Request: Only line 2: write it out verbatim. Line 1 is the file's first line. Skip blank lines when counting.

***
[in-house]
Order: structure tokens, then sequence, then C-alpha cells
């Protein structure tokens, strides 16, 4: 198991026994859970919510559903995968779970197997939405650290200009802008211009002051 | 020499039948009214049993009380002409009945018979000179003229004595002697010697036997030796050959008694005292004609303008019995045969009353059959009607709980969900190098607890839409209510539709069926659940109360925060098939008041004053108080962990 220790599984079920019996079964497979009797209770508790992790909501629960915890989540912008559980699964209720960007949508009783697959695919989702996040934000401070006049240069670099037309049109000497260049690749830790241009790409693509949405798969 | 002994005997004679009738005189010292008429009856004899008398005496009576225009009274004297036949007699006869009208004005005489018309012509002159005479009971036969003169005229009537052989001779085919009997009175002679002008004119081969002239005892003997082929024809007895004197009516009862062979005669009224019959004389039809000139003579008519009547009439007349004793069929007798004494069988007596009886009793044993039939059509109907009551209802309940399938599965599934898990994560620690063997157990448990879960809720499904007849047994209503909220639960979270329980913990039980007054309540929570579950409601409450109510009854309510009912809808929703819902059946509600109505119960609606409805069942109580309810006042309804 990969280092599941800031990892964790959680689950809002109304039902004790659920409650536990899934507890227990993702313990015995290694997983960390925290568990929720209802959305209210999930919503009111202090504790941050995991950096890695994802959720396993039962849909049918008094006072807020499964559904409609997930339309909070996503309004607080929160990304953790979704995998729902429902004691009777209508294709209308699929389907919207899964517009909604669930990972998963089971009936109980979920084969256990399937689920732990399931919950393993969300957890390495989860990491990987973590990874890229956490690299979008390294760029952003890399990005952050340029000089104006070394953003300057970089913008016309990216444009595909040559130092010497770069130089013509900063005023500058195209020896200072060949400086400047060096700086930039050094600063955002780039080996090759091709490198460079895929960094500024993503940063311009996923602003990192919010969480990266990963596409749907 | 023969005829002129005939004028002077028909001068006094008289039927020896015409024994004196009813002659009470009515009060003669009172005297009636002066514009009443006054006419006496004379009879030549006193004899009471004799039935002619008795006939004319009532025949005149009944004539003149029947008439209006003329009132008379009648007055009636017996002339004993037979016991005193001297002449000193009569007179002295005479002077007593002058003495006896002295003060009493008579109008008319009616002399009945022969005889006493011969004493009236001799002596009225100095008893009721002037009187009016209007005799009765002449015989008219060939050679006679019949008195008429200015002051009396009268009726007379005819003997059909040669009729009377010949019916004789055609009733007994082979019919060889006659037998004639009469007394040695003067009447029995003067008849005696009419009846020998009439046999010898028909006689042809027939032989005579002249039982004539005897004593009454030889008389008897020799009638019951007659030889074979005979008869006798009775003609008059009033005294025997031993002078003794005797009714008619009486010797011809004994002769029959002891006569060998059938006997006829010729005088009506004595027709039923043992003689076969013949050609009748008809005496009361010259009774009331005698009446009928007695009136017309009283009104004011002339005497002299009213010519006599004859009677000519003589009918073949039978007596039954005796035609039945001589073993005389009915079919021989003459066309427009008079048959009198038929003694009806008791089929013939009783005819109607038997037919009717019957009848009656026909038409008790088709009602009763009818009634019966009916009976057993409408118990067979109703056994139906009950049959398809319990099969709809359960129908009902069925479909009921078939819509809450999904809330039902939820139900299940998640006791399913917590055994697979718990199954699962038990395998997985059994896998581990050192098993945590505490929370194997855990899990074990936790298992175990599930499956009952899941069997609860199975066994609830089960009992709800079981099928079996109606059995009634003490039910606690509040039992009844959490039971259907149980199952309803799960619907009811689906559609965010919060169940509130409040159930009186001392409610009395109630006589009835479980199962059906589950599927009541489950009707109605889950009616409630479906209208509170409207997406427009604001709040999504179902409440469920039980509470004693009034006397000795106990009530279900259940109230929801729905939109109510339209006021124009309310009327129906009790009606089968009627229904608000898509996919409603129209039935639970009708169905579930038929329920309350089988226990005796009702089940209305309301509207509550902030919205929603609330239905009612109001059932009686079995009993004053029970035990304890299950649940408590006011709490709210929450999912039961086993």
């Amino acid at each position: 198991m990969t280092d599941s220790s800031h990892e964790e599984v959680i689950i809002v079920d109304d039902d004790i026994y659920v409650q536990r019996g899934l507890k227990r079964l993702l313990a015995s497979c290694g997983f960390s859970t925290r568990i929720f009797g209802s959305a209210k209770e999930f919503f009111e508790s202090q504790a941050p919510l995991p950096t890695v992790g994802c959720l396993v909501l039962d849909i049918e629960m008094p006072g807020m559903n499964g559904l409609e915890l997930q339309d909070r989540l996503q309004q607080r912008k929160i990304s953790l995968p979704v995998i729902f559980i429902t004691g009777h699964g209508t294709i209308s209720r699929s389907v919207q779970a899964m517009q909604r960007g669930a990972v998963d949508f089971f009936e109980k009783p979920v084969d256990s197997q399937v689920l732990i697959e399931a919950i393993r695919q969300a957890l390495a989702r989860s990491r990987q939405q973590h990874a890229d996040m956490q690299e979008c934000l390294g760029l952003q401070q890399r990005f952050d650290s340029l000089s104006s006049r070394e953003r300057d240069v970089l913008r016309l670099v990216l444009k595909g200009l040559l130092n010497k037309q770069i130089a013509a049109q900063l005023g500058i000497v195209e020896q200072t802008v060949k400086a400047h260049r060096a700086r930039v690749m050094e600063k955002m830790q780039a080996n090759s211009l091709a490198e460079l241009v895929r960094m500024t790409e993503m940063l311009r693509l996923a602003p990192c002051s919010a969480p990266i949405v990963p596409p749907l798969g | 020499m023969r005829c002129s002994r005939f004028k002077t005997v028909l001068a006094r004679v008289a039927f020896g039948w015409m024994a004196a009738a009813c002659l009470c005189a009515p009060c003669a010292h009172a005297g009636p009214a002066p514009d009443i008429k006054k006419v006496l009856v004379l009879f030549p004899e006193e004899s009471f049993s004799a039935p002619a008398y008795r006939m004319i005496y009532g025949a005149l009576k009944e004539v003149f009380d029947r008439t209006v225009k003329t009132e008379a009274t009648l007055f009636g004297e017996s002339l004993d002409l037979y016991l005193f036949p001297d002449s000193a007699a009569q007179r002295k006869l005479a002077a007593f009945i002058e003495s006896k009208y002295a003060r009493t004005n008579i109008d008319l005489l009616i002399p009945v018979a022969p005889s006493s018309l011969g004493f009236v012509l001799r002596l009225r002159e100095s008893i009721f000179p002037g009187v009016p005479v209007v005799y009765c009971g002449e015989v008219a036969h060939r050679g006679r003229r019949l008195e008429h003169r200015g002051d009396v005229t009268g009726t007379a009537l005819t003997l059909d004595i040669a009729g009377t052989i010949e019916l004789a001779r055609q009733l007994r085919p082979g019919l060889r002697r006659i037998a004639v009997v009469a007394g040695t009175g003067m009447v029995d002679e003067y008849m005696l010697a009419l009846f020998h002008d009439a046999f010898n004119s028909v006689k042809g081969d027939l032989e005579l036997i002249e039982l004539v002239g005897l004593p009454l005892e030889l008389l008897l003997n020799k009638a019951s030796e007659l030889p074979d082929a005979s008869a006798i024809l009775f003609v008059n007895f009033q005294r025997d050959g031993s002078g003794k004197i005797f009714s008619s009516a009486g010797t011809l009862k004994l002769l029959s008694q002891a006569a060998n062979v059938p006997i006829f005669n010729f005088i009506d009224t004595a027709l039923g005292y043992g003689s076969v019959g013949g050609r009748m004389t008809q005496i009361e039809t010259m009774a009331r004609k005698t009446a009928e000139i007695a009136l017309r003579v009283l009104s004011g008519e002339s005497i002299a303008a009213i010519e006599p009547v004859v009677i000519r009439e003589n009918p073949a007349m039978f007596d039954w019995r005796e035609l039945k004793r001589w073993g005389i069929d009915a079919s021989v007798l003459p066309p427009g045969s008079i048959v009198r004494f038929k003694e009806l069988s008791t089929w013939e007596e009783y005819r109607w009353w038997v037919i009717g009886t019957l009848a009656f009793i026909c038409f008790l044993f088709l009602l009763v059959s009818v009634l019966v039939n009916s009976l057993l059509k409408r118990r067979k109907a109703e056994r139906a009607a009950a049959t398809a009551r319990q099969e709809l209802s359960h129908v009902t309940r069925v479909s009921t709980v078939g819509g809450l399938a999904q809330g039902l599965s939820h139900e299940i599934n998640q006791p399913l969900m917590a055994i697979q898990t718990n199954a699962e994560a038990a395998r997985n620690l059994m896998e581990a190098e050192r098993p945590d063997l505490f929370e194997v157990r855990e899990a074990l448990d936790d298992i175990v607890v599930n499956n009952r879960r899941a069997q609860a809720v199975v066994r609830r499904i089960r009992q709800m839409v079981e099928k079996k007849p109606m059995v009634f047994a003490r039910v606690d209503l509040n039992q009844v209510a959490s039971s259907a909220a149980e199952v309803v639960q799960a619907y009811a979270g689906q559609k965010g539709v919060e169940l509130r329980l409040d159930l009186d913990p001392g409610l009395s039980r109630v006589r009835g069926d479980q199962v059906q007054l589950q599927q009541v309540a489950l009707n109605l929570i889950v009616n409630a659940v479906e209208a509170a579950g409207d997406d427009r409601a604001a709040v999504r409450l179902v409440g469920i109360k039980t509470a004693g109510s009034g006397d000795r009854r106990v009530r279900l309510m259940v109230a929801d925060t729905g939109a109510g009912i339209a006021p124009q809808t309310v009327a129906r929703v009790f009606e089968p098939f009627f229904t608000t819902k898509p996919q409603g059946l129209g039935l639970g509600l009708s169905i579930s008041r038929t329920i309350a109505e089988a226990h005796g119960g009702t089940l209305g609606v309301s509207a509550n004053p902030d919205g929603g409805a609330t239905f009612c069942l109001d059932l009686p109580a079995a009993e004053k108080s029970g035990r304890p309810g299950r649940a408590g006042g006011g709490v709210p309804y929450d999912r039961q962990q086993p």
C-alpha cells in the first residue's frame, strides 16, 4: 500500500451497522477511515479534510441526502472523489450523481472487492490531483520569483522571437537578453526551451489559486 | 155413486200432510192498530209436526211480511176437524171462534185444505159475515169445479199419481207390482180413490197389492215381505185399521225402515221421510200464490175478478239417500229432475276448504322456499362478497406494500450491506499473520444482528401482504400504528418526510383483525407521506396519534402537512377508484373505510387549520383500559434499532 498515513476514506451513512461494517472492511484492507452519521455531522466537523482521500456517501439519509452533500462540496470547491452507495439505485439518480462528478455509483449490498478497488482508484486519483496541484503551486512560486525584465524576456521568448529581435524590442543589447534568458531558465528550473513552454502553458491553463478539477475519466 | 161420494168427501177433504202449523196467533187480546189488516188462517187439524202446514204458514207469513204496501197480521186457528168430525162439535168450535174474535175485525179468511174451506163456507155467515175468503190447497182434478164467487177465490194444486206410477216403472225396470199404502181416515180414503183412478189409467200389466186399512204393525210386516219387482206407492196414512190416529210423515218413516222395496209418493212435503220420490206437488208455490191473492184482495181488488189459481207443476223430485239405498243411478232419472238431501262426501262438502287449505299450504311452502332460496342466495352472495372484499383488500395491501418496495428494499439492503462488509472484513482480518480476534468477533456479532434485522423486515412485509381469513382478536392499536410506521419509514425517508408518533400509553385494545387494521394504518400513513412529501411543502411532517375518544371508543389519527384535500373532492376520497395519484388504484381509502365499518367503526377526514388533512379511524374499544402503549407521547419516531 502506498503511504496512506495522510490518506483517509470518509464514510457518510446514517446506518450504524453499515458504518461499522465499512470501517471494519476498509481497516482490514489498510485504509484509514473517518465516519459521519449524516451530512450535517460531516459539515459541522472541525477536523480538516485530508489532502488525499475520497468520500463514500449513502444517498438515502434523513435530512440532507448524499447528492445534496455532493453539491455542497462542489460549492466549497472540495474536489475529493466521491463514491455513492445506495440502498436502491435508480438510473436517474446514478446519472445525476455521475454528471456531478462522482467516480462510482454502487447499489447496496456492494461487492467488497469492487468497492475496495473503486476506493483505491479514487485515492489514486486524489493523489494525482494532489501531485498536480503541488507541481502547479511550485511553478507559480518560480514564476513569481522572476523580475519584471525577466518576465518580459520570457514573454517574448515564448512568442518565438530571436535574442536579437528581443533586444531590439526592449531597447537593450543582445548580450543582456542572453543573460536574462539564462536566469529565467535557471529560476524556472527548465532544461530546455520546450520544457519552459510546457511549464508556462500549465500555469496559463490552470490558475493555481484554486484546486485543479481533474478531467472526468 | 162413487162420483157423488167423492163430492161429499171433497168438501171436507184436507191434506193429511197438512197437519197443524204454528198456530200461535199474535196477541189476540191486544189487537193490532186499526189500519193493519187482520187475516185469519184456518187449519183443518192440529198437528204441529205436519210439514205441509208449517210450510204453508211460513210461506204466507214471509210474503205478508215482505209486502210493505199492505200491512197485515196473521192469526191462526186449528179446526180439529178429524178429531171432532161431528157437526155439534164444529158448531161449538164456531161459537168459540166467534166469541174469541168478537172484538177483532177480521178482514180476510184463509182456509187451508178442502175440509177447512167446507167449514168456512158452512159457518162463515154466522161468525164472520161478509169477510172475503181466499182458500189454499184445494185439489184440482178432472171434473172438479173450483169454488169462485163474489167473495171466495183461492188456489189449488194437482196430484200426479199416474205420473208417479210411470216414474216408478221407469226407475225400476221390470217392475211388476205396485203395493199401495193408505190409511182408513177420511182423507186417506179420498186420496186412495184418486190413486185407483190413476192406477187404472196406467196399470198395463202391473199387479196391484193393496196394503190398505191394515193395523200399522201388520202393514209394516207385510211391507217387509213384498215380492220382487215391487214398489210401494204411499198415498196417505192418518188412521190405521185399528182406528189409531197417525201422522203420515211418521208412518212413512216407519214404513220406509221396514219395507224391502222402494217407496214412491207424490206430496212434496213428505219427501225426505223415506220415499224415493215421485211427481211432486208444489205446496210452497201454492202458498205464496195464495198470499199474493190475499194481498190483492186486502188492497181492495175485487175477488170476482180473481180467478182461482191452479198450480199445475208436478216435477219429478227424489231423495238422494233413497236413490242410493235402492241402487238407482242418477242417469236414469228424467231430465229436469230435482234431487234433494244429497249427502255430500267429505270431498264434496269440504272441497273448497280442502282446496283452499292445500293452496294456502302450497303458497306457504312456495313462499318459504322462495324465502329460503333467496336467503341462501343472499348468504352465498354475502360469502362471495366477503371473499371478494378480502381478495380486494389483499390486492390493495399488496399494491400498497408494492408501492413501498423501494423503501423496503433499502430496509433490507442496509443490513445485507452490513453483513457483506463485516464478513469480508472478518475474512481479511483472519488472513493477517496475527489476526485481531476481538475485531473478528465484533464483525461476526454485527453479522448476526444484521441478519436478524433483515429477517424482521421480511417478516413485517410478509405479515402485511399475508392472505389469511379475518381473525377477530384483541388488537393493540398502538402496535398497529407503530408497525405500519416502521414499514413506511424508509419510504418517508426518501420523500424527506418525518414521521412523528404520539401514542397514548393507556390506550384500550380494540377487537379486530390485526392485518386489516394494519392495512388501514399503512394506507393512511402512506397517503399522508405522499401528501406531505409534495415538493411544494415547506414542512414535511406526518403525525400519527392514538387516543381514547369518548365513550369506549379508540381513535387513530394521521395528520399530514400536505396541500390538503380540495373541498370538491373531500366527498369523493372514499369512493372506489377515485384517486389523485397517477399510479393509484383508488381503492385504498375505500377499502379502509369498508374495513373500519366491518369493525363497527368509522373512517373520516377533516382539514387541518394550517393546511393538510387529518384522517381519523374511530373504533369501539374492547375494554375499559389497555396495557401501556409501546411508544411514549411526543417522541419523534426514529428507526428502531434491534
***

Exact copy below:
Order: structure tokens, then sequence, then C-alpha cells